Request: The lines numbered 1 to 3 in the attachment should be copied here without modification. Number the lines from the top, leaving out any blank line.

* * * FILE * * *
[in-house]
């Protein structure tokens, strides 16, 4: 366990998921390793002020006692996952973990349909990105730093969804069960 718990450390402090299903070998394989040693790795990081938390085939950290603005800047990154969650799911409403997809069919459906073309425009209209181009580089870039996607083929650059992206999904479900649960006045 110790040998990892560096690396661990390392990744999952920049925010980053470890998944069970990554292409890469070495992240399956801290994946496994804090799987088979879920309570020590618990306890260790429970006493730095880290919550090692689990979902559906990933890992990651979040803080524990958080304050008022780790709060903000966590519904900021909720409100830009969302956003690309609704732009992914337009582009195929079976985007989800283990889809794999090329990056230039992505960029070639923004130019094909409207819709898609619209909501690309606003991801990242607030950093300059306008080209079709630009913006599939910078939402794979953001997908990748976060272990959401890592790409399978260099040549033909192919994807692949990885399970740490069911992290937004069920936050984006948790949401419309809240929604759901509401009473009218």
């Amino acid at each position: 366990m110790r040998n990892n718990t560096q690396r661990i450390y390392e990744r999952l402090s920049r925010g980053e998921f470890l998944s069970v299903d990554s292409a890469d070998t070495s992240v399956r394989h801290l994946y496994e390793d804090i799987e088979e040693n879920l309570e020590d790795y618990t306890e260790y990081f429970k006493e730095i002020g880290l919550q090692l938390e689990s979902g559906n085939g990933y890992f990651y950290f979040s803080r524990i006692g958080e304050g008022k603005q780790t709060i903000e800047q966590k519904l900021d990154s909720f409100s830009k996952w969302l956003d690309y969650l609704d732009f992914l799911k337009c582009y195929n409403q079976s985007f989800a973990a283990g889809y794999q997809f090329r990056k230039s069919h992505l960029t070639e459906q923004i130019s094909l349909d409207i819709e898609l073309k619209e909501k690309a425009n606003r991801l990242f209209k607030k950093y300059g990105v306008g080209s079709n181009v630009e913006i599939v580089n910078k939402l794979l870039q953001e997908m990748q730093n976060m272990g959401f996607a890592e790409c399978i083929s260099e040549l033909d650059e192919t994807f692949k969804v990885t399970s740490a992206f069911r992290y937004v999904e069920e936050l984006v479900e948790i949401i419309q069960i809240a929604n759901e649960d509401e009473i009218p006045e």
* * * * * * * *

[in-house]
């Protein structure tokens, strides 16, 4: 366990998921390793002020006692996952973990349909990105730093969804069960 718990450390402090299903070998394989040693790795990081938390085939950290603005800047990154969650799911409403997809069919459906073309425009209209181009580089870039996607083929650059992206999904479900649960006045 110790040998990892560096690396661990390392990744999952920049925010980053470890998944069970990554292409890469070495992240399956801290994946496994804090799987088979879920309570020590618990306890260790429970006493730095880290919550090692689990979902559906990933890992990651979040803080524990958080304050008022780790709060903000966590519904900021909720409100830009969302956003690309609704732009992914337009582009195929079976985007989800283990889809794999090329990056230039992505960029070639923004130019094909409207819709898609619209909501690309606003991801990242607030950093300059306008080209079709630009913006599939910078939402794979953001997908990748976060272990959401890592790409399978260099040549033909192919994807692949990885399970740490069911992290937004069920936050984006948790949401419309809240929604759901509401009473009218």
């Amino acid at each position: 366990m110790r040998n990892n718990t560096q690396r661990i450390y390392e990744r999952l402090s920049r925010g980053e998921f470890l998944s069970v299903d990554s292409a890469d070998t070495s992240v399956r394989h801290l994946y496994e390793d804090i799987e088979e040693n879920l309570e020590d790795y618990t306890e260790y990081f429970k006493e730095i002020g880290l919550q090692l938390e689990s979902g559906n085939g990933y890992f990651y950290f979040s803080r524990i006692g958080e304050g008022k603005q780790t709060i903000e800047q966590k519904l900021d990154s909720f409100s830009k996952w969302l956003d690309y969650l609704d732009f992914l799911k337009c582009y195929n409403q079976s985007f989800a973990a283990g889809y794999q997809f090329r990056k230039s069919h992505l960029t070639e459906q923004i130019s094909l349909d409207i819709e898609l073309k619209e909501k690309a425009n606003r991801l990242f209209k607030k950093y300059g990105v306008g080209s079709n181009v630009e913006i599939v580089n910078k939402l794979l870039q953001e997908m990748q730093n976060m272990g959401f996607a890592e790409c399978i083929s260099e040549l033909d650059e192919t994807f692949k969804v990885t399970s740490a992206f069911r992290y937004v999904e069920e936050l984006v479900e948790i949401i419309q069960i809240a929604n759901e649960d509401e009473i009218p006045e």